Rhys Webb believes Wales have given themselves "a good springboard" for the RBS 6 Nations Championship after ending six years of hurt against major southern hemisphere opposition.
A 12-6 victory over South Africa was their first success against the Springboks for 15 years, and only a second since fixtures began between the countries in 1906.
It also ended an abysmal run of 22 defeats in a row at the hands of South Africa, New Zealand and Australia, giving Wales a major send-off into their Six Nations opener on February 6 when England arrive at the Millennium Stadium.
Full-back Leigh Halfpenny's four penalties sunk South Africa, and Wales scrum-half Webb said: "This win has been there waiting for us.
"We are just happy to pick it up, and we will go back to our regions now and hopefully come out firing for the Six Nations. It's definitely a good springboard.
"We targeted the four games (in the autumn series), but we slipped up against Australia and New Zealand in games that we could have won. Everyone was positive after the performance against New Zealand, and we took it into the game with South Africa and came away with a victory.
"We will learn a lot from the campaign, particularly in respect of playing for the full 80 minutes. That's the big thing for us, playing and concentrating for the whole game. We did that against South Africa.
"We slipped up against Australia and New Zealand, but to be fair, we haven't been far away in those games. We pushed New Zealand for 69 minutes last week, and to finally get that win against one of these teams feels pretty special."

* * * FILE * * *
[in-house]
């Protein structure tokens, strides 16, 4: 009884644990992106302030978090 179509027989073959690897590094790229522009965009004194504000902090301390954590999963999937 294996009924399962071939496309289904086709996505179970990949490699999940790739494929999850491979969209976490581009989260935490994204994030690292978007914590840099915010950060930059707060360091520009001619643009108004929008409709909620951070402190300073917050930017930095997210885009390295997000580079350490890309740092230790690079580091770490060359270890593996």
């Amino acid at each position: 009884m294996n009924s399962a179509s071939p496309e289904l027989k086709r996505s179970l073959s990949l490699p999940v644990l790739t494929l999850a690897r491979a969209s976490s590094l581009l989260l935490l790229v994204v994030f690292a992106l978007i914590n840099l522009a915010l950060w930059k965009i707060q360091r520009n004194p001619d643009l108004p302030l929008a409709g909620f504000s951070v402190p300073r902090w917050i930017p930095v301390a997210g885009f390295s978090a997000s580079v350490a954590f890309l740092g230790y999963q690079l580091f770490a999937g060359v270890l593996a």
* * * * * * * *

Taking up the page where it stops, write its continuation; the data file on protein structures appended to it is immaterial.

Webb and his half-back partner Dan Biggar were arguably Wales' star performers of the past month, and it is a combination that will be integral to Welsh hopes of Six Nations and World Cup success next year.
Webb scored tries against Australia and New Zealand, while Biggar saved his best until last, delivering a man-of-the-match display that was built on raw defensive courage and supreme tactical appreciation.
"Dan has been on fire in the last couple of games, putting us in the right places," Webb added.
"He is a big voice on the field and he's a good leader as well. Like me, he tells the forwards where he wants them to go and how we want to finish the game.
"We came together in a bit of a huddle in the last 10 minutes to say what we needed to do. Everyone bought into it, and we came away with the victory. It is such a relief, but it has been coming."
Wales built the foundations for their triumph up-front, where the likes of props Gethin Jenkins and Samson Lee, lock Alun-Wyn Jones and skipper Sam Warburton took the fight to a Springboks side that struggled to match such intensity.
And as the click ticked down, Wales crucially did not panic as they preserved a six-point lead given them by Halfpenny's unrelenting accuracy.
"From the outside, you could say monkey and back in the same sentence," second-row talisman Jones said, reflecting on collecting an overdue southern hemisphere scalp.
"We've finished the autumn campaign on a positive, but it can't paper over the areas we need to work on. There will be pats on backs, but we know there is a lot to work on.
"It's a fine line between arrogance and expectation. You have to choose the right one of those when you win.
"We need to be good winners and realise that there are parts of that game where we could have kicked on, and that is where we are at.
"I thought we were 20 minutes away last week (against New Zealand), and we found that crucial 10 minutes this week, so if you split the difference, we aren't far away."
And Jones' second-row partner Jake Ball added: " It was a massive arm-wrestle, but everyone worked really well. You could tell by the look on everyone's faces afterwards - it was a massive release of pressure.
"It doesn't get much bigger than England-Wales, so it will be a hell of contest, especially given the World Cup group (Wales are in the same pool as England and Australia)
"Psychologically, we have shown we can compete with these teams, so it proves to us that we can do a job on England as well."